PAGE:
Monday, December 17, 2018
Women and underrepresented founders face a tremendous funding gap when compared to their male, and particularly white male, peers. Consider just the 2016 statistics. All-male firms raised $58.2 billion in venture capital funding while all-female firms raised only 1.46 billion. The funding gap grows starker when we look at black-female-founded firms. Startups founded by black women raised an average of $36,000. In contrasts, white men pulled in an average of $1.3 million for business ventures that failed.
Many people see how identity affects capital allocation. Academic research has shown that otherwise identical pitches are more favorably received when voiced by a man. Founders can see it and try to present themselves in ways that cater to investor preferences. Ann McGinley and I have written about the gap and the extraordinary measures founders take to contort themselves and their businesses to increase their access to capital. We even categorized relatively common techniques that founders use to raise capital. We identified substitution as when a woman sends a man in her stead as a founder or co-founder because she believes that it's the right business decision to bypass investor bias. We also identified something we called "manclusion" where a woman has to bring a bro to get that dough--essentially dragging men into meetings just because it makes the investors more manageable.
It seems as though everyone can see the problem. Yet a new report from Morgan Stanley reveals that most investors still don't see the problem. Their survey found that about "eight in ten investors say that multicultural and female entrepreneurs receive the right amount, or more, of capital than their business models deserve." Morgan Stanley makes a business case for investing in women and underrepresented founders and highlights research showing that women-owned firms generate significantly more revenue than their all-male peers.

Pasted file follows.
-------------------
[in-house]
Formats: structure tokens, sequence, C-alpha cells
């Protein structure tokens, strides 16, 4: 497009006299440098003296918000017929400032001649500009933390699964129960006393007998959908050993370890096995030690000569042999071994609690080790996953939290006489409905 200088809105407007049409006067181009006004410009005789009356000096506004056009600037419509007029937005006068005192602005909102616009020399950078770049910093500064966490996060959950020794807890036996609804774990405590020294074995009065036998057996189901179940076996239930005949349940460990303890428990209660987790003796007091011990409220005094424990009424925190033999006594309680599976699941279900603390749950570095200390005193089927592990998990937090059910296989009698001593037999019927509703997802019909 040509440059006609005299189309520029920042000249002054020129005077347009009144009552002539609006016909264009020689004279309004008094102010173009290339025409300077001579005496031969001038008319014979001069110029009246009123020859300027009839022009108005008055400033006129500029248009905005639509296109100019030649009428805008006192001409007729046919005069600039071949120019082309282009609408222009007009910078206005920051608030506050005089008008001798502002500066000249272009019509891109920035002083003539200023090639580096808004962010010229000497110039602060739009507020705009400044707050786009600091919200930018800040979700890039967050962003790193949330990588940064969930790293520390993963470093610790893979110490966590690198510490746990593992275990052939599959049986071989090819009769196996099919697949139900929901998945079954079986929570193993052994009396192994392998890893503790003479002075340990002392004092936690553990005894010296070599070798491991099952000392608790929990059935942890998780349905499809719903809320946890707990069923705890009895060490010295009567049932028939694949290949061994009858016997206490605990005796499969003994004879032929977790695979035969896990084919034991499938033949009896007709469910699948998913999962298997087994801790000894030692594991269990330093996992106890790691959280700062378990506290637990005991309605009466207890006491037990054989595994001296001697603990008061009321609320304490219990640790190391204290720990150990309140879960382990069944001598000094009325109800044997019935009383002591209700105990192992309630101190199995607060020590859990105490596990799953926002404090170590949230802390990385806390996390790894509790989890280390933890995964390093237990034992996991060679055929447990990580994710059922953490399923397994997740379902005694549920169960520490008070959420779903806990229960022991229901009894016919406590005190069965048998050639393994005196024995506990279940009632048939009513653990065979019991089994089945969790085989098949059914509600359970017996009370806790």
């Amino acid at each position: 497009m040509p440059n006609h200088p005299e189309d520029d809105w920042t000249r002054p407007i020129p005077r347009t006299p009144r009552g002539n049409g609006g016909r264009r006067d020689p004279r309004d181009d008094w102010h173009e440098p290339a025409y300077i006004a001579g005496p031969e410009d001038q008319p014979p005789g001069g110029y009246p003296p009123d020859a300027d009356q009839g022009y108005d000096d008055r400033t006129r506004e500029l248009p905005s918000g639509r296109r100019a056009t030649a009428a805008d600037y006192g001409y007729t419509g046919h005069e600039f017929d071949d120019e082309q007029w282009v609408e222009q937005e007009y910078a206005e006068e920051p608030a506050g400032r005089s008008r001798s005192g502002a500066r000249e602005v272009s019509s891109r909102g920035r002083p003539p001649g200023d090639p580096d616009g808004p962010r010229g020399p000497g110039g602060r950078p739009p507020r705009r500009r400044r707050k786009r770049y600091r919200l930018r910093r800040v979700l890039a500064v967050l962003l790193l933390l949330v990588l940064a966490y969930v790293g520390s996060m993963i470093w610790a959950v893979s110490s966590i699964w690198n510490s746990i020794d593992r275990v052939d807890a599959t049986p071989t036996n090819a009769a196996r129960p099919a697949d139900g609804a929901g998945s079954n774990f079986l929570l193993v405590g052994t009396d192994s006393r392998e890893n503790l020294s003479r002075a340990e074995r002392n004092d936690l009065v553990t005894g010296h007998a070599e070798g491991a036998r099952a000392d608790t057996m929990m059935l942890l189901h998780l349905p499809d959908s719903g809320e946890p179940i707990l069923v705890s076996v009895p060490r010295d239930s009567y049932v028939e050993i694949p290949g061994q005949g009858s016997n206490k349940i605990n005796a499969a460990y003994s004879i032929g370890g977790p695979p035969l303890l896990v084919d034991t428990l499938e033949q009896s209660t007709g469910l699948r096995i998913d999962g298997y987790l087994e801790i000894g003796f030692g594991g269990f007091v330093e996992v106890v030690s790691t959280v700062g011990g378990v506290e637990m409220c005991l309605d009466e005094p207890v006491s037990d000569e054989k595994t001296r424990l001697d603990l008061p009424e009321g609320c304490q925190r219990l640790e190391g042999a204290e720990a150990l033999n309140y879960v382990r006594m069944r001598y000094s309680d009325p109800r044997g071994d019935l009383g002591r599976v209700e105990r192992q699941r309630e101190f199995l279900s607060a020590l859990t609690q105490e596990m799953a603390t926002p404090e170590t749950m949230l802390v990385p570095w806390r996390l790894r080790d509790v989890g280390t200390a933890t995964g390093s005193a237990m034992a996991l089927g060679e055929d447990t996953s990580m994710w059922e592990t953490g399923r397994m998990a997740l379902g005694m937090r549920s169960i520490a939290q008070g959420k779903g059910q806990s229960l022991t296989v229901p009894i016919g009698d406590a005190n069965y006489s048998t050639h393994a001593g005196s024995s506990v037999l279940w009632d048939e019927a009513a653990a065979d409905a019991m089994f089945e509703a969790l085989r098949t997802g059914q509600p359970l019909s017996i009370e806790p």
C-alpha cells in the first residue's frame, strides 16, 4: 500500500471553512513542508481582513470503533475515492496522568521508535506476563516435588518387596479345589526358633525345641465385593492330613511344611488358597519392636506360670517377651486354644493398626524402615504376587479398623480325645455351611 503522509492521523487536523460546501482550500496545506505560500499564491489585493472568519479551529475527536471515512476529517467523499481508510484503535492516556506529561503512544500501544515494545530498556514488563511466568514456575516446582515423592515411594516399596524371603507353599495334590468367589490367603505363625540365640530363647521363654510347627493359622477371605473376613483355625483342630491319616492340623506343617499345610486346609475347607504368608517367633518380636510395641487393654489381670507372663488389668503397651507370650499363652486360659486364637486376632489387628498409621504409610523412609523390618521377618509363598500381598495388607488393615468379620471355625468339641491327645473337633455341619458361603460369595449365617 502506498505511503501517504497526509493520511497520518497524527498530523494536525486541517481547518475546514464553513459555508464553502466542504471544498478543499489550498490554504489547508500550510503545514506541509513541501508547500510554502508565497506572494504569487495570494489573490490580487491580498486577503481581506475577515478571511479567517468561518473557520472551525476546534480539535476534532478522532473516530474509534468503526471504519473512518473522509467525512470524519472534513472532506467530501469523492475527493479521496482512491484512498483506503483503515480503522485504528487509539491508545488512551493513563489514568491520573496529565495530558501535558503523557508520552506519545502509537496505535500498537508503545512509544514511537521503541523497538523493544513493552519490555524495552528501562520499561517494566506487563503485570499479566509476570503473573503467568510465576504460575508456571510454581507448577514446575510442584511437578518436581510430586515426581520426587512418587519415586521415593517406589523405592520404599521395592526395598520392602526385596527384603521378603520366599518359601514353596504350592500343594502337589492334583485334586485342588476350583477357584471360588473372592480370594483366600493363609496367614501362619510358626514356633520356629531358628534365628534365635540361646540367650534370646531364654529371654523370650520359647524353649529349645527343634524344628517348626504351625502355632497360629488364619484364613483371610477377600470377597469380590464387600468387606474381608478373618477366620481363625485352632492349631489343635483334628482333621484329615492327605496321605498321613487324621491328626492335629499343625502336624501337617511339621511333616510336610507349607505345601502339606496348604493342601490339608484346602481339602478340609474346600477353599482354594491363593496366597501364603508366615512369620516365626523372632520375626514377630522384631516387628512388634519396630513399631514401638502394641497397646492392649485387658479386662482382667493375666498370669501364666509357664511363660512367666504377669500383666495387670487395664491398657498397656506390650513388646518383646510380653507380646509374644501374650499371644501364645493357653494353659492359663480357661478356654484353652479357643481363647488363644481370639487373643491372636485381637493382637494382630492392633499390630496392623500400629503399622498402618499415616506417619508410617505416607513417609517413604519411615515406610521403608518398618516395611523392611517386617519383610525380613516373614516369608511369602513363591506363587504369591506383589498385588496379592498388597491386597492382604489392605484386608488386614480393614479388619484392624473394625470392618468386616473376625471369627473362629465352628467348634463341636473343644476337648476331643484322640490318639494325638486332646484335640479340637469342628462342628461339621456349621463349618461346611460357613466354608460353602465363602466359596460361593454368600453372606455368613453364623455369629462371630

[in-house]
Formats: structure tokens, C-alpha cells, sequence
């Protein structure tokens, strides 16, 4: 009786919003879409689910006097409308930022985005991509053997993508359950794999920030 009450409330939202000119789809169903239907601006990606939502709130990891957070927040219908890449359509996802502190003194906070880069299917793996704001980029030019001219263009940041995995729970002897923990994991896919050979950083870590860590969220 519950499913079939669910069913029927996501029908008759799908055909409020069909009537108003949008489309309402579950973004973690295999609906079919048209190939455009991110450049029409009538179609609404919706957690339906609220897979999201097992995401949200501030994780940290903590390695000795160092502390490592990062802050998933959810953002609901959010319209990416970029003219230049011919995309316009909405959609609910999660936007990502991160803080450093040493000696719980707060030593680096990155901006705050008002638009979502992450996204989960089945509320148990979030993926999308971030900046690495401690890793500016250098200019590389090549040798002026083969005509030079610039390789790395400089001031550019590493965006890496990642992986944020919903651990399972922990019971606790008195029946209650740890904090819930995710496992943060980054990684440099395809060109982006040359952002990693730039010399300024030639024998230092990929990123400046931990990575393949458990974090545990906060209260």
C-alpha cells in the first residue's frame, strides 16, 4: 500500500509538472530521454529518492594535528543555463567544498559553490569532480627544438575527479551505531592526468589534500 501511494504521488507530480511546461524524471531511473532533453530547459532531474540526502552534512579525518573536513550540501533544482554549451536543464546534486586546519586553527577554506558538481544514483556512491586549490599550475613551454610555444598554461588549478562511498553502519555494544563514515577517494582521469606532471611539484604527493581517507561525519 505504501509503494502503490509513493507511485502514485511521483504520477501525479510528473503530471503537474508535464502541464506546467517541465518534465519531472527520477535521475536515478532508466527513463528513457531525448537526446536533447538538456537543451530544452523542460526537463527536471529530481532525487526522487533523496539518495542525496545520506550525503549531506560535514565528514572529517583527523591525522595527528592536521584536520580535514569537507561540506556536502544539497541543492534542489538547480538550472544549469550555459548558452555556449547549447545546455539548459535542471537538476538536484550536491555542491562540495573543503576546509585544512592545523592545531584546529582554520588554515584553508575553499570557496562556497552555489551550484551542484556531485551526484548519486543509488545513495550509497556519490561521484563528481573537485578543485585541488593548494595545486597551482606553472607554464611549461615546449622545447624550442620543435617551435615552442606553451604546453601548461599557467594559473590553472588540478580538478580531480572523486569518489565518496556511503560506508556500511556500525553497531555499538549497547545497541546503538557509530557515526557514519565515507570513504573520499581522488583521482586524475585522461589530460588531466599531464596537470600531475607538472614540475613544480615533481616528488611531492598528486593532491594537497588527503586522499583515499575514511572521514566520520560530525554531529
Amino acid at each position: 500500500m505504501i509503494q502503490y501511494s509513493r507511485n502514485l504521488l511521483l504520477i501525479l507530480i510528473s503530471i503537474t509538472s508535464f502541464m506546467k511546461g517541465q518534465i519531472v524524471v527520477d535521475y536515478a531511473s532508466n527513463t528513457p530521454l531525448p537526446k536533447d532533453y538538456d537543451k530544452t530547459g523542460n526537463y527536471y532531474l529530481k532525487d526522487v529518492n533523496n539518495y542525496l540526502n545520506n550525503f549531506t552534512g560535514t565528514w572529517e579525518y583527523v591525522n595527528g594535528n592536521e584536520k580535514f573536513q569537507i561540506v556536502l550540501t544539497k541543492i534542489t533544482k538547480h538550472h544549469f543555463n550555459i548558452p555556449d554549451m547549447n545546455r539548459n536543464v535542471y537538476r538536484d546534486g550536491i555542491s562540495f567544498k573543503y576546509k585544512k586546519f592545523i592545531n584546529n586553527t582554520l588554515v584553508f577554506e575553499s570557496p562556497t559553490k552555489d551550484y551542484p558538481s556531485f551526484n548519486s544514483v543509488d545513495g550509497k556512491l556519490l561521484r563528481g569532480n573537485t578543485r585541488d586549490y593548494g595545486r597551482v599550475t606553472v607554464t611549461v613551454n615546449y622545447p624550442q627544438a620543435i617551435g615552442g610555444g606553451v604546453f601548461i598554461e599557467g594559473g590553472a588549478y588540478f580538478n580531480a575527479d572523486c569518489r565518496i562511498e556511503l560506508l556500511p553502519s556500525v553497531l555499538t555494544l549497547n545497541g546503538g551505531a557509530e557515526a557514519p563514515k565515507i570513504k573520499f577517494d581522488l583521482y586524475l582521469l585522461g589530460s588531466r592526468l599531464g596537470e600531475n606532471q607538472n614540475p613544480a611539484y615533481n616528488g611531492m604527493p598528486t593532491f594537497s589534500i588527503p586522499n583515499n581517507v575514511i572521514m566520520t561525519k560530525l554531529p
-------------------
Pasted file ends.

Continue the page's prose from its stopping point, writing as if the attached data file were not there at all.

Although market forces may cause smarter capital to flow toward women-owned businesses over time, slower shifts on this front may lead to lower overall economic efficiency and growth. As Ann and I highlighted, institutional investors may play a role in accelerating returns and broader economic equality by negotiating for commitments from venture capital firms to direct more capital to women-owned businesses. The research on returns certainly supports targeting an increased allocation as consistent with an institutional allocator's fiduciary duties. Setting targets for venture capital firms creates an incentive for investors to learn how to see past their blind spots and recognize value.